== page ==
The bright midday sun glinted off the calm waters of the Inland Sea and silhouetted the long, sinuous form of a huge mosasaur lying motionless amid the floating tangle of yellow-green seaweed. Twenty years old and more than thirty feet in length, the adult mosasaur was almost full-grown and was much larger than any of the fish or sharks that lived in the shallow seaway. A swift and powerful swimmer over short distances, the mosasaur used surprise and the thrust of his muscular tail to outrun his prey with a short burst of speed." from Chapter One
Although Kansas is now high and dry, at one time the state, like most of the Midwest, was under water. Until the land finally rose above sea level during the final years of the Late Cretaceous, the area was covered by a succession of oceans whose geologic record is preserved in the sedimentary rock that covers the Great Plains.
Oceans of Kansas tells the story of the five million years when giant sharks, marine reptiles called mosasaurs, pteranodons, and birds with teeth flourished in and around this shallow sea. The abundant and well-preserved remains of these prehistoric animals were the source of great excitement in the scientific community of the day when they were first discovered in the 1860s. Two of the best-known fossil hunters of the time, E. D. Cope and O. C. Marsh, competed vigorously to recover the best specimens. During the past 130 years, thousands have been collected and sent to museums around the world.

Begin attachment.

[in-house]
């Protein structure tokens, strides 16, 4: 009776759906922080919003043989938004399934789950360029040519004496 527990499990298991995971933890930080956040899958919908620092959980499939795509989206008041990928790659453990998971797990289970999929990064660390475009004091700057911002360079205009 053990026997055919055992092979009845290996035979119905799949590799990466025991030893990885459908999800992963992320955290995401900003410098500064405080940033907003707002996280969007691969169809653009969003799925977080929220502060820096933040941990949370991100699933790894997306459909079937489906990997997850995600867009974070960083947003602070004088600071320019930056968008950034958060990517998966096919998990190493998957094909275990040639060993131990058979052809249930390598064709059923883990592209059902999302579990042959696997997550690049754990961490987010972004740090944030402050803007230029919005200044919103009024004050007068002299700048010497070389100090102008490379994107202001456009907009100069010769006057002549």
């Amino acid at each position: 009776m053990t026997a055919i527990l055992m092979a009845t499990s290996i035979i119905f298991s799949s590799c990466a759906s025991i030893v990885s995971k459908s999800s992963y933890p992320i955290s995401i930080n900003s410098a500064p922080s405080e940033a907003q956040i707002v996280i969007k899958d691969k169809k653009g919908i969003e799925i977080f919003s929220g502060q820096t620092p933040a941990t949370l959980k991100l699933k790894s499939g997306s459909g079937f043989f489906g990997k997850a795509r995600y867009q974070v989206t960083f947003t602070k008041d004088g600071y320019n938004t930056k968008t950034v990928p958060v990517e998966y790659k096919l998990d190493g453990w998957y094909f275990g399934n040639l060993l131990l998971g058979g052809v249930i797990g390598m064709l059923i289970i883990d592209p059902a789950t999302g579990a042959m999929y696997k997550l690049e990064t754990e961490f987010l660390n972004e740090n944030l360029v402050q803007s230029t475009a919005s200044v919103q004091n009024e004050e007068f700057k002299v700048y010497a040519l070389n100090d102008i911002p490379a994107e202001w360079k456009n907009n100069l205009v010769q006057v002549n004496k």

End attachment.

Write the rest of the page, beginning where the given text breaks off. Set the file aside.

Michael J. Everhart tells the fascinating story of their discovery, re-creates the animals and the world in which they lived, and presents the fruits of the latest research into the natural history of America’s ancient inland sea.
About the Author
Michael J. Everhart, Adjunct Curator of Paleontology at the Sternberg Museum of Natural History in Hays, Kansas, is an expert on the Late Cretaceous of western Kansas. He is the creator of the award-winning "Oceans of Kansas" paleontology website at www.oceansofkansas.com. He lives in Derby, Kansas.
Table of Contents
1. Introduction: An Ocean in Kansas?
2. Our Discovery of the Western Interior Sea
3. Invertebrates, Plants, and Trace Fossils
4. Sharks: Sharp Teeth and Shell Crushers
5. Fishes, Large and Small
6. Turtles: Leatherback Giants
7. Where the Elasmosaurs Roamed
8. Pliosaurs and Polycotylids
9. Enter the Mosasaurs
10. Pteranodons: Rulers of the Air
11. Feathers and Teeth
13. The Big Picture
Epilogue: Where Did It Go?
Most Helpful Customer Reviews
In the prehistoric past the central section of the US was covered in a deep see leading to the Antarctic. This book outlines in both a scientific and a more readable manner the life which existed at the time. Overall if you are interested in paleantology of the US it is a good book to read.
A totally cool book about what "Kansas" was like before the comet hit 65 million years ago. Informative, interest-holding and eminently readable.
The particular value of this book is that Everhart gives you a complete survey of what is known about the habitat in question, before this lost sea was wiped out by long-term geological processes; the author's suspicion is that the notorious late-Cretaceous asteroid strike was merely the climax in that extinction event. Also useful is that Everhart gives you a history of paleontological work in the region, including the 19th-century "bone wars" of Edward Cope and Othniel Marsh.